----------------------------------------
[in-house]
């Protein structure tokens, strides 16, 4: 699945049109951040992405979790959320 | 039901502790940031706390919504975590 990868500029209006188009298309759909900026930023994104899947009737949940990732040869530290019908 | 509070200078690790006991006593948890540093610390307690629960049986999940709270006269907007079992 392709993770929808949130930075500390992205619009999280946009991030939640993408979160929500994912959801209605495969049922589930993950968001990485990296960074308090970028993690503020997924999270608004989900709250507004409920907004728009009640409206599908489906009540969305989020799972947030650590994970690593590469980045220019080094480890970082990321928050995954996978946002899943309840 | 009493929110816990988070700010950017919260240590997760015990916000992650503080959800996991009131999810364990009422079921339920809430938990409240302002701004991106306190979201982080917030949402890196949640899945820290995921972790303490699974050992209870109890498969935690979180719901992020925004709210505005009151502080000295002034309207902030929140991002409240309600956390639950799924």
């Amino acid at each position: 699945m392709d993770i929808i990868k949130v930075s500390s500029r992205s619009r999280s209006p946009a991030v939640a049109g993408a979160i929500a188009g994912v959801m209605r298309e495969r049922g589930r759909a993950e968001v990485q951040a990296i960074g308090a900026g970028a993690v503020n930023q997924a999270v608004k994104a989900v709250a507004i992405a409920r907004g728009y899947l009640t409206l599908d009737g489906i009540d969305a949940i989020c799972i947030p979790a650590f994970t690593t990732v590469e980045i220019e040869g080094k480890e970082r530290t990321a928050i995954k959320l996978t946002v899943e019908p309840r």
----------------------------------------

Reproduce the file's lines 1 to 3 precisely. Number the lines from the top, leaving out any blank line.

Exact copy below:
[in-house]
């Protein structure tokens, strides 16, 4: 699945049109951040992405979790959320 | 039901502790940031706390919504975590 990868500029209006188009298309759909900026930023994104899947009737949940990732040869530290019908 | 509070200078690790006991006593948890540093610390307690629960049986999940709270006269907007079992 392709993770929808949130930075500390992205619009999280946009991030939640993408979160929500994912959801209605495969049922589930993950968001990485990296960074308090970028993690503020997924999270608004989900709250507004409920907004728009009640409206599908489906009540969305989020799972947030650590994970690593590469980045220019080094480890970082990321928050995954996978946002899943309840 | 009493929110816990988070700010950017919260240590997760015990916000992650503080959800996991009131999810364990009422079921339920809430938990409240302002701004991106306190979201982080917030949402890196949640899945820290995921972790303490699974050992209870109890498969935690979180719901992020925004709210505005009151502080000295002034309207902030929140991002409240309600956390639950799924």
């Amino acid at each position: 699945m392709d993770i929808i990868k949130v930075s500390s500029r992205s619009r999280s209006p946009a991030v939640a049109g993408a979160i929500a188009g994912v959801m209605r298309e495969r049922g589930r759909a993950e968001v990485q951040a990296i960074g308090a900026g970028a993690v503020n930023q997924a999270v608004k994104a989900v709250a507004i992405a409920r907004g728009y899947l009640t409206l599908d009737g489906i009540d969305a949940i989020c799972i947030p979790a650590f994970t690593t990732v590469e980045i220019e040869g080094k480890e970082r530290t990321a928050i995954k959320l996978t946002v899943e019908p309840r």